At a national conference I attended several years ago, I was chatting with a colleague over coffee, and he posed an interesting idea. He constantly saw type-A, data-driven, technologically adept first-year teachers quit before Christmas. At the same time, his central office had many departments whose technological inefficiency on basic tasks was astonishing. Why not take all those new teachers who were good with spreadsheets and deadlines and offer them probationary placements in central office departments with high turnover, or not enough staff? You could give those teachers a second chance to impact students and inject new ideas into a bureaucracy that can easily become obsessed with compliance and consistency. He jokingly called his idea “Teach For Human Resources,” and every time I cross my fingers that our district office doesn’t lose my paperwork, I think back to his idea.
We all have ideas for big and small ways to improve education for our students. But most of the time, we put our musings away because we’re unsure how to get from an idea to a reality. Now, the Department of Education has created an initiative called Teach to Lead that’s intended to helps teacher do just that.
Teach to Lead (and its online community, Commit to Lead) is a new program that recognizes that teachers have great ideas for improving their schools and their profession. This program values the expertise that teachers bring to educational issues, and empowers them to develop their plans and pitch them to partners who can help support their work. Teachers can submit ideas online and those proposals are reviewed by fellow teachers selected by the DOE. Ideas already submitted range from a community norms course for incoming high-schoolers, to a doctoral program in teacher development designed for teachers who are still in the classroom. Anyone can view and vote on ideas, and Teach to Lead’s online community allows the most popular ideas to rise to the top.
The originators of the best ideas have been invited to in-person summits, where teachers can meet with public policy officials and support organizations to get feedback, and create plans to move their ideas forward. Summits have been held so far in Louisville and Denver, with one coming up in Boston next month. Each summit is organized in collaboration with the Department of Education and a specific teacher leadership. group like Teach Plus, or the National Network of State Teachers of the Year. Participants to these summits have attended workshops that help them understand their issue or topic more fully, and have been paired with partner organizations that give specific feedback about how to move the idea forward. As an example, a group of teachers from Oklahoma are getting help from the National Board for Professional Teaching Standards to address the fact that Oklahoma teachers don’t currently have the time off or training to undertake National Board certification.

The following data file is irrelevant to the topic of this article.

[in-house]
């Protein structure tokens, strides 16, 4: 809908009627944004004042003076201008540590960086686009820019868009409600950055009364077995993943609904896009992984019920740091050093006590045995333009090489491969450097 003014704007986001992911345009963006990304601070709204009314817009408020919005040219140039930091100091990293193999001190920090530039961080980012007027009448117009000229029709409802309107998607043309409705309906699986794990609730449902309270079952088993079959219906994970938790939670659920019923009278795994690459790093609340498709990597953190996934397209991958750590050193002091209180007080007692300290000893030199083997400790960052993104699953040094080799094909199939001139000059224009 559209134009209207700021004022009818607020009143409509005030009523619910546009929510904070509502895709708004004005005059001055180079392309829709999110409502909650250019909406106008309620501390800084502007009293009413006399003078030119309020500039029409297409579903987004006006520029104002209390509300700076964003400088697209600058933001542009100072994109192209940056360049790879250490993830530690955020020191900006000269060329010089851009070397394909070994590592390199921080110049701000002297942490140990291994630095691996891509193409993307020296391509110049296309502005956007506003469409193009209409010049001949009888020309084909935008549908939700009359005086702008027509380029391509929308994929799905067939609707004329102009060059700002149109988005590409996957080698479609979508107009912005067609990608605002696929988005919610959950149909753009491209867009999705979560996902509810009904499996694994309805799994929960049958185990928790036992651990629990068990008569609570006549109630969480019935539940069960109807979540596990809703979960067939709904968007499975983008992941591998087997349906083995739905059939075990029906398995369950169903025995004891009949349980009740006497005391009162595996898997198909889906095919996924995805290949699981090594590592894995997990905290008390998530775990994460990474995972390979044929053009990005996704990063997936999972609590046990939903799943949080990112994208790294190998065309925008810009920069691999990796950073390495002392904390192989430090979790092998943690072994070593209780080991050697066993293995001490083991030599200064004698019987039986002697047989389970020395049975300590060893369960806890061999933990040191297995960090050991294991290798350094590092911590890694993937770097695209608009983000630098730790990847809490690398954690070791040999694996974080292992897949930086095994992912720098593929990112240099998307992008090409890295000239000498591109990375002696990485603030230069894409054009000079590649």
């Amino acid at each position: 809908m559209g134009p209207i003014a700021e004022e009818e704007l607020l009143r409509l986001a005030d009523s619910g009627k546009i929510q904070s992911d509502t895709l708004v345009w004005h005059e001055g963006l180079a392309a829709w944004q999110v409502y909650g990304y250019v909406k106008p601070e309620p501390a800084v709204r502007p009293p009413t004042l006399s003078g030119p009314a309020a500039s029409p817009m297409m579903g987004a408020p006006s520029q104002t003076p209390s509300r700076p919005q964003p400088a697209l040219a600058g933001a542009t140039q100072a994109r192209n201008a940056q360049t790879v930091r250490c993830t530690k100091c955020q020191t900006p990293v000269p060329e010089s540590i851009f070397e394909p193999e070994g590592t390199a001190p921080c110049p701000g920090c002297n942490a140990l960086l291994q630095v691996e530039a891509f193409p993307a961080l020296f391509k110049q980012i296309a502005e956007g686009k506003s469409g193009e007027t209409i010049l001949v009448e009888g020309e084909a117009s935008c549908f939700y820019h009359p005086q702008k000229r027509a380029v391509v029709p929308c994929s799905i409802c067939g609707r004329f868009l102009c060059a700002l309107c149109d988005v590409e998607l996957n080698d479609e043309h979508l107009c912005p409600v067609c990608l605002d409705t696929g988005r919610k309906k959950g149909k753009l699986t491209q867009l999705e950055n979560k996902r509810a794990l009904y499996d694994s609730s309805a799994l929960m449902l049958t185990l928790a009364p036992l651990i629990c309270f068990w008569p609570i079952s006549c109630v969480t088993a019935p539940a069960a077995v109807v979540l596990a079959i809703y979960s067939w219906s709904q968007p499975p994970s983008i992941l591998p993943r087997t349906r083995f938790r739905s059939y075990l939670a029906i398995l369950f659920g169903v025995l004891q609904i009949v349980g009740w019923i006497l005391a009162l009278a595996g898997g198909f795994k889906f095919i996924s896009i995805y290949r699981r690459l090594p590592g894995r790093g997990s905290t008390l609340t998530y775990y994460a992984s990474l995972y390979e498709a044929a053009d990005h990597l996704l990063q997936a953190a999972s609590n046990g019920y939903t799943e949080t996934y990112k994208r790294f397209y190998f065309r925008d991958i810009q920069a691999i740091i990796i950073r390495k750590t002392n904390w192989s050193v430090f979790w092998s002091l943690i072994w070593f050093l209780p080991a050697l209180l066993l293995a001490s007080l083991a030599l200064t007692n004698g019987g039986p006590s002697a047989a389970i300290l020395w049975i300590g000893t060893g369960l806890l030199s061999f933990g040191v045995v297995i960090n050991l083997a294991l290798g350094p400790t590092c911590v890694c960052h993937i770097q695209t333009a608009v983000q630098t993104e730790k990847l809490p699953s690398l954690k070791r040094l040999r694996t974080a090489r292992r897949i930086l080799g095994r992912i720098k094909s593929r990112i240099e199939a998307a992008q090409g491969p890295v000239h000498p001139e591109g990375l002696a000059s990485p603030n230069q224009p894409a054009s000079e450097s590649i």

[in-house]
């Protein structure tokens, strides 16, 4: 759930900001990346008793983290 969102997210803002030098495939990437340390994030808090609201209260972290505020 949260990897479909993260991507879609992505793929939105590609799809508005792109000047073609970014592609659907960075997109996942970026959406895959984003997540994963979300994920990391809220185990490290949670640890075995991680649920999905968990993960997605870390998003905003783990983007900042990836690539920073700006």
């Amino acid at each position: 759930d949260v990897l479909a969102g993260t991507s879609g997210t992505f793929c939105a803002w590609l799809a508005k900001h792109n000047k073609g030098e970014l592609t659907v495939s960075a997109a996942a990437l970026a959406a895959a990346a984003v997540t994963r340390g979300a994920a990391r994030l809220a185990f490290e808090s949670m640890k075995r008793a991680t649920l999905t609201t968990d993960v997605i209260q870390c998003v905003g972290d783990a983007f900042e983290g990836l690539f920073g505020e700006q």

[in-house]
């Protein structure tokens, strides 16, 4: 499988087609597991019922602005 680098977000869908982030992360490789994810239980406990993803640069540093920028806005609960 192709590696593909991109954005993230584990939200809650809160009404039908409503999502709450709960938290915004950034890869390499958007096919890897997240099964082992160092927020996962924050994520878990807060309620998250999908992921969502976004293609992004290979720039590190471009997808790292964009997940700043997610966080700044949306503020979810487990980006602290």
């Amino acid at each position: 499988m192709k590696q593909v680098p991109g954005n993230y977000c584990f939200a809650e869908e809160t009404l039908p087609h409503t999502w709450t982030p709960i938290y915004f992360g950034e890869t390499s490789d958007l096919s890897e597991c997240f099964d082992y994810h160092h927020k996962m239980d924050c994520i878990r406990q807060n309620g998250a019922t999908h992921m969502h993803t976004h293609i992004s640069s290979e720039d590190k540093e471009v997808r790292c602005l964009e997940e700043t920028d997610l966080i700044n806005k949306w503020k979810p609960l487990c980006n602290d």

The Department of Education’s Teacher Liaison, Laurie Calvert, says that the real benefit of the summits has been “getting good ideas in front of critical friends who can make them better.” She likens the summits to speed dating, where participants take questions and concerned feedback from over 60 education organizations.
What I really like about this initiative is that it’s bridging the gap between teachers and larger organizations and allowing grassroots ideas and leadership to flourish. Schools and districts have long had access to the type of ‘technical assistance’ that allows them to develop and implement ideas—now teachers have access to those resources as well. Teach to Lead capitalizes on the type of energy and optimism of grassroots social entrepreneurship and applies it to the notoriously top-down, bureaucratic institution of public education.
The Teach to Lead site is a brilliant, buzzing brainstorm of great ideas that you should definitely check out. Applications for the final summit have passed, but the online community continues to hold a wealth of resources for teacher leaders. Since Teach to Lead is currently a one-year initiative, you should get on this sooner rather than later for two reasons—first, the time to get feedback from moderators and other teachers might draw to a close this spring, and second, the renewal of this program for next year will probably depend on how much traffic the website gets. You’ve probably got a great idea that’s come to you on your morning commute or when talking with your teacher friends. With Teach to Lead and the resources it offers, your next step just became a little bit clearer.
Photo: Participants at the Teach to Lead Summit in Denver earlier this month. Courtesy of the U.S. Department of Education.
The opinions expressed in Connecting the Dots: Ideas and Practice in Teaching are strictly those of the author(s) and do not reflect the opinions or endorsement of Editorial Projects in Education, or any of its publications.